Every so often someone asks a question about our area's river towns. One recent such query was typical: "In the good old days, what was meant by the saying 'river towns'?"
In fact, it has been such a long time since that term was mentioned that many readers may not know anything about it. Yet the river towns played an important role in our history.
It all began with the 1849 Gold Rush, which lured more than 300,000 people to California and changed the state forever. Those settlers came from all over the world; some not only were enticed by the appeal of gold riches, but also by the promise of cheap land, sunny weather and adventure.
After most of the disappointed miners had failed in their quest for wealth from the gold mines, a number settled in our valley, in the area that later became Stanislaus County.
A significant number turned to farming and learned to work the soil, a few achieving exceptional success. Three of those high achievers were Robert McHenry, Charles Henry Huffman and John William Mitchell.
McHenry became wealthy by developing and streamlining his Bald Eagle Ranch, an extensive agricultural operation considered by some to have been the best in the West. Today, that site is a housing development on Crawford Road just a few miles north of Modesto.
McHenry also used his wealth to found and operate banks and became politically prominent as a member and chairman of the irrigation district board of directors.
Huffman, of Merced, grew the finest wheat in the area, earning the nickname of the "wheat king of the Central Valley." Rather than planting the standard wheat seeds of the era, he imported special seeds from overseas, thereby improving the quality of his crop.
In addition to becoming financially prosperous, he designed and built Merced's first irrigation system.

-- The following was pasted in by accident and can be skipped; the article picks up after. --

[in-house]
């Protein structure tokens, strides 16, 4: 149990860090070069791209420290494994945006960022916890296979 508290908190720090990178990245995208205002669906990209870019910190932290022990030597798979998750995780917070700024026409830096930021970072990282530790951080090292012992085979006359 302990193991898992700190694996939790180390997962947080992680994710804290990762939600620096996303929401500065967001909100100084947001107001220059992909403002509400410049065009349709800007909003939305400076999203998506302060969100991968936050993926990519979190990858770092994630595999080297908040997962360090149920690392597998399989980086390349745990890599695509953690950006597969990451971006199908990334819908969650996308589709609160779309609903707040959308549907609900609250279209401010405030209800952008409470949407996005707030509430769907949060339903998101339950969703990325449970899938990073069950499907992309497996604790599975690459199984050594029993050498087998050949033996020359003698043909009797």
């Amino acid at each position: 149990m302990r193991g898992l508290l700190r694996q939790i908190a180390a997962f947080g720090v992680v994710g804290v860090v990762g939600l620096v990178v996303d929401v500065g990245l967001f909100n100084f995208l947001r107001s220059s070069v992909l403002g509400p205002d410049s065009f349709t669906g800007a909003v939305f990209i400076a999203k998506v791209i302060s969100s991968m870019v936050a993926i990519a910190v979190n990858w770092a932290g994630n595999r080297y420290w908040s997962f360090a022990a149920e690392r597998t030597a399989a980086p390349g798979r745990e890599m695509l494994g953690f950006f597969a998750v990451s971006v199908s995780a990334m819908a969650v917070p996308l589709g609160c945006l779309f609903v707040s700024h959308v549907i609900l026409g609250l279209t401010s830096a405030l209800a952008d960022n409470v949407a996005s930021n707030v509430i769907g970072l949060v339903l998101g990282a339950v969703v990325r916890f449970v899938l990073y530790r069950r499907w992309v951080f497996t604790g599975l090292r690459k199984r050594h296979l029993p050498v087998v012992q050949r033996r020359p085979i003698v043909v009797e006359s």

Mitchell also became known for founding a town, which he called Paradise City. Established in 1867, it was near what today are Grimes and Pauline avenues and Paradise Road, west of Modesto.
Historian Jack Brotherton describes the town in his book "Annals of Stanislaus County," noting that it had 18 blocks divided by 20-foot-wide alleys, with every lot measuring 20 by 140 feet.
It is of interest that only about a third of the lots were sold. In just a few years, most of the residents had moved away to the new town of Modesto.
Mitchell's primary reason for founding his town was to establish a riverboat landing to manage the huge crops of grain being harvested during the mid- to late 1860s.
Other industrious pioneers developed small villages on the banks of the three major rivers the San Joaquin, Stanislaus and Tuolumne each settlement referred to as a river town. There, they built houses, general stores, hotels, blacksmith shops, saloons and more.
Because major roads and bridges were not constructed in the county until the late 1800s and into the 1900s, these resourceful men developed a system of toll ferries to transport passengers and goods back and forth across the sometimes turbulent rivers.
Brotherton describes the location of what was probably the first ferry in the Modesto area. Established in 1868, about two years before Modesto was founded, it was just a few yards below where the Seventh Street Bridge crosses the Tuolumne River today. Beginning in 1877, large landowner Daniel Whitmore became the owner of the ferry franchise.
In 1854, Whitmore, with his wife and their three children, joined a wagon train emigrating from Michigan to California, a journey lasting five months.
Later, while engaging in carpentry, he also worked in farming, cultivating 9,000 acres of wheat. However, Whitmore continued the operation of the ferry until 1884, when the construction of a bridge, within a few yards of the ferry crossing, made the ferry unnecessary.
The stories of our early history continue to fascinate and inspire.
Bare is the author of several books about area history and the official historian of the McHenry Mansion. Send comments or questions to email@example.com.